The victory assured, the young men bore the brunt of the battle in the heat of the day, and Syria was defeated. Notice that the enemy's identified weakness was an intoxicated leader (v.16); a twenty-first century lesson in itself. However, the prophet immediately cautioned against complacency: Syria would return to do battle at the turn of the year. The people of God were to use the period of peace productively and "strengthen" themselves. Should God grant an assembly a period of peace then it is imperative that the time is not wasted. Each saint has a responsibility to ensure that the time is used profitably to improve spiritual condition. May we be preserved from looking for increased spirituality in others when our own spiritual health is poor.
The enemy misunderstood the nature of their defeat. They thought the reason was simply that Jehovah was a God of the hills rather than of the plains, and therefore calculated that if they did battle in the flat plains around Samaria at the turn of the year they would be successful. The turn of the year came and the situation was even more critical. The Israelites were not only outnumbered but, from their description, seemed naturally inferior (v.27).
Unannounced, the man of God arrived. We too take heart from his message: God would deliver the nation from the vast armies of Syria, demonstrating that He was God and there was none else. He was and is a God of the hills and a God of the valleys! The message was one of salvation. Whatever the circumstance, whatever the place and mode of attack, God was able to deliver the nation. Sometimes circumstance and conflict concern us. Let us be confident that God is not restricted in that He can only help in certain circumstances. Whatever our need, it can be met by His provision.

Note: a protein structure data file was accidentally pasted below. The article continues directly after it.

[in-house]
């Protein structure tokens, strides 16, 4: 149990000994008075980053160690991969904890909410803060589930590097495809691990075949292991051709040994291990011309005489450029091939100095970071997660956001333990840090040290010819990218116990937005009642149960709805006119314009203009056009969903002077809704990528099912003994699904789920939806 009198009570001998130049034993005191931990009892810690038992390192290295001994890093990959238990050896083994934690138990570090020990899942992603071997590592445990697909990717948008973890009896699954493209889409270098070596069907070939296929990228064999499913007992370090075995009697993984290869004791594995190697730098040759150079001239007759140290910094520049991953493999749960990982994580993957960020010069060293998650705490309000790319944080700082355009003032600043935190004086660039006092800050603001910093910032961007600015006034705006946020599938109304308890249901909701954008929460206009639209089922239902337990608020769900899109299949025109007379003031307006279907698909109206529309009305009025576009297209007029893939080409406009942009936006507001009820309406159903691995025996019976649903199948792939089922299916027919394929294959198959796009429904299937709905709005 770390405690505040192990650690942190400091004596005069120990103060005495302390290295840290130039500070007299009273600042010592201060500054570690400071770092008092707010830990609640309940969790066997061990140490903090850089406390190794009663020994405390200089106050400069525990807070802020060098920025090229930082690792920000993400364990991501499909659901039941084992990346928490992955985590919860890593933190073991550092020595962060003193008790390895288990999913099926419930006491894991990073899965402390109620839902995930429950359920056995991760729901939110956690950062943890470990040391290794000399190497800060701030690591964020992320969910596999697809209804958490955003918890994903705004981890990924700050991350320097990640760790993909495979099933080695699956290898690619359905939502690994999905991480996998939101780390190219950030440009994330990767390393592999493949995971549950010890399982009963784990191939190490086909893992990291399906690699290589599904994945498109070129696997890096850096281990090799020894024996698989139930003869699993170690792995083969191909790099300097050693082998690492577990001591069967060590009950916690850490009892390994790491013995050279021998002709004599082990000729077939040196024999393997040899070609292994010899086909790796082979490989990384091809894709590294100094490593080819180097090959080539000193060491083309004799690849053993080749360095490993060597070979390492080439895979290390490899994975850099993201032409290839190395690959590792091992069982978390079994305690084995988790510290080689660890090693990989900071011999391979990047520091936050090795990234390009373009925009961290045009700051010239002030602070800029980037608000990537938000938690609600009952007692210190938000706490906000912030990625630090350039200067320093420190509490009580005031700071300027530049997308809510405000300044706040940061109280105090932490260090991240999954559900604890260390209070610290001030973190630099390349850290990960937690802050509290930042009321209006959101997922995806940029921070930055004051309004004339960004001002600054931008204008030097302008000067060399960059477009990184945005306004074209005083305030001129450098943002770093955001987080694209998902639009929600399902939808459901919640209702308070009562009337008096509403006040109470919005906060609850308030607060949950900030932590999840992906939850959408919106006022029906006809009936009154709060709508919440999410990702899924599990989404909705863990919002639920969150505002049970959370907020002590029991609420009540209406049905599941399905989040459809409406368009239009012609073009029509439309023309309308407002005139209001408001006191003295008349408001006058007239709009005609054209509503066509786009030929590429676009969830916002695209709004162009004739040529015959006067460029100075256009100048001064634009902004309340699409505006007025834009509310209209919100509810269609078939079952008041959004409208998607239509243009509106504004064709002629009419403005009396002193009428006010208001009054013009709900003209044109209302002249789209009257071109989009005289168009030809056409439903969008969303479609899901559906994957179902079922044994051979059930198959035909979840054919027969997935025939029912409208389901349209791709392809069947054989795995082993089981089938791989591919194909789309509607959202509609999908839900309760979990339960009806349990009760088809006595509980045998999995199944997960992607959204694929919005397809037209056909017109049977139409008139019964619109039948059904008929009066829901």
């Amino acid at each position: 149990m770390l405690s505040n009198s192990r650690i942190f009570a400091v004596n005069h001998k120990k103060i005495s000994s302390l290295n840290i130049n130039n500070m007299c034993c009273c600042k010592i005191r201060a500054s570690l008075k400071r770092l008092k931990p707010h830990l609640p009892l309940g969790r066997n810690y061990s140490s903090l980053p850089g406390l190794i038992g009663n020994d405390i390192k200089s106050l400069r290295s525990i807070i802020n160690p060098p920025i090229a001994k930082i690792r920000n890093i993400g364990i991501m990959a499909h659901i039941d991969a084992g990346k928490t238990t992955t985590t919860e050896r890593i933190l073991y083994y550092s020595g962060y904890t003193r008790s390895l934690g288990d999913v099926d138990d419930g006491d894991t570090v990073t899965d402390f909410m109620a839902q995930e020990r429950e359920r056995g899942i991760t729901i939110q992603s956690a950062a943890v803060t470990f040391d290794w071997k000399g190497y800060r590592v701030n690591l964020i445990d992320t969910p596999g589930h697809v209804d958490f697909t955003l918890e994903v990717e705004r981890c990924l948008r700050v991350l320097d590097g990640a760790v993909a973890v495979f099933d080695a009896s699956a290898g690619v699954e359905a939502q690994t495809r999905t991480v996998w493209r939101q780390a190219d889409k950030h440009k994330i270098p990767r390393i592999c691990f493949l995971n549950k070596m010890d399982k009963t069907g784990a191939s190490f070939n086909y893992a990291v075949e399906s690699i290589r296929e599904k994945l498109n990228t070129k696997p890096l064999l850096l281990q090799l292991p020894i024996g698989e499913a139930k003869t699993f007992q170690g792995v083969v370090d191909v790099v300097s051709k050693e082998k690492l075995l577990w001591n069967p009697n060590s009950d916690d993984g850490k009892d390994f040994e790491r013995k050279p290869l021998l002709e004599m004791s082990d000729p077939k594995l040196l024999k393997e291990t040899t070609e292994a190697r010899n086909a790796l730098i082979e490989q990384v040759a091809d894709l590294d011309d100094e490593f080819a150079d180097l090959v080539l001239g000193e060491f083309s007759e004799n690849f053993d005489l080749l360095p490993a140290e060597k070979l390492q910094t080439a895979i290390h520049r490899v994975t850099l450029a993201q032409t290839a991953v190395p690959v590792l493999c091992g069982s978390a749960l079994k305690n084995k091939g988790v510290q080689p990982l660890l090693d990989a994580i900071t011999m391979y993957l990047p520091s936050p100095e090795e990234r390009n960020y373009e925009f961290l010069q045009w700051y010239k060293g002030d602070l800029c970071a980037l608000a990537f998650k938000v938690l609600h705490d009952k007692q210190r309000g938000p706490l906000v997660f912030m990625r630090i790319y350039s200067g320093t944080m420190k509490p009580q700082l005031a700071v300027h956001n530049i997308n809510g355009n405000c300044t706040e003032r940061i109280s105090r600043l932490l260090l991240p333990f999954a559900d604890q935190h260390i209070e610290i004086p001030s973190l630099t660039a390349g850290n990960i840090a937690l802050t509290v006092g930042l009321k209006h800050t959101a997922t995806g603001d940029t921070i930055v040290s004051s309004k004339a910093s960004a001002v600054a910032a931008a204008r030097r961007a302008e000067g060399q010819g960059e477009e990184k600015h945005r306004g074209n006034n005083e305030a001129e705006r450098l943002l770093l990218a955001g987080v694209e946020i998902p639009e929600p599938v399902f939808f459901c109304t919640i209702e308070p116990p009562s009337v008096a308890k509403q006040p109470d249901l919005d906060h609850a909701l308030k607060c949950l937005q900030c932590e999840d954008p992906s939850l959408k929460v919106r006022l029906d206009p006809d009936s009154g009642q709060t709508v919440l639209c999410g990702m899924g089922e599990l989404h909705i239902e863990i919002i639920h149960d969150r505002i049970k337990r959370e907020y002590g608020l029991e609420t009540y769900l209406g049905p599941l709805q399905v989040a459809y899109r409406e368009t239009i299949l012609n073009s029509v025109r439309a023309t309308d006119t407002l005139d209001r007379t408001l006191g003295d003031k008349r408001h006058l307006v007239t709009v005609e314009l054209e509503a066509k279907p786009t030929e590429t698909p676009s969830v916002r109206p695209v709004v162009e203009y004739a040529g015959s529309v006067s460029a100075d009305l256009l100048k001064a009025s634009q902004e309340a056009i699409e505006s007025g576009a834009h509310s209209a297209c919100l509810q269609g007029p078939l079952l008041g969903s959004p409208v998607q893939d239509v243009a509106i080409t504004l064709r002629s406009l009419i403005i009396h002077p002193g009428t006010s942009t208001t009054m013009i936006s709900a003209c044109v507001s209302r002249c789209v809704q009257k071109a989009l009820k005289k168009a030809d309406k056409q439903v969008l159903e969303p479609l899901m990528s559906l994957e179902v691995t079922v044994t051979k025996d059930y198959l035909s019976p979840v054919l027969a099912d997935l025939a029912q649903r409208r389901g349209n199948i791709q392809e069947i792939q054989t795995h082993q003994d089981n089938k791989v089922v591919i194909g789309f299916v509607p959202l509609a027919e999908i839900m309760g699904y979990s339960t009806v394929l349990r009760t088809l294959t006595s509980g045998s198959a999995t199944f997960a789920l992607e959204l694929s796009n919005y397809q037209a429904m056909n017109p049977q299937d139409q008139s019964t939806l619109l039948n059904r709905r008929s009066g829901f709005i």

Once again Syria was put to flight before Israel. We serve in a day where we are quick, often rightly, to realise the strength of the enemy. However, let us never forget that God is in control, is all powerful, and is still well able to deliver his people. It would be a mistake to miss the consequences of the message delivered for Ahab. He experienced the deliverance that God gave, but then failed to obey the word of God and put the enemy to death (contrast this with, for example, Joshua 10.24). As a result he came under the judgment of God, continued in his path away from the divine will, and led the nation toward further failure.
That remains a risk for the people of God today: we may experience blessing and deliverance, but fail to put the enemy to death (see, for example, Colossians 3.5). To lift that application, just as a resurgent enemy would cause difficulty for the people of God then, so it is with us if the flesh is not fully put to death.
As we consider this message from a man of God, let us know the encouragement of God who delivered, and does deliver, however the enemy attacks, and the challenge of obedience to God thereafter.
To be continued.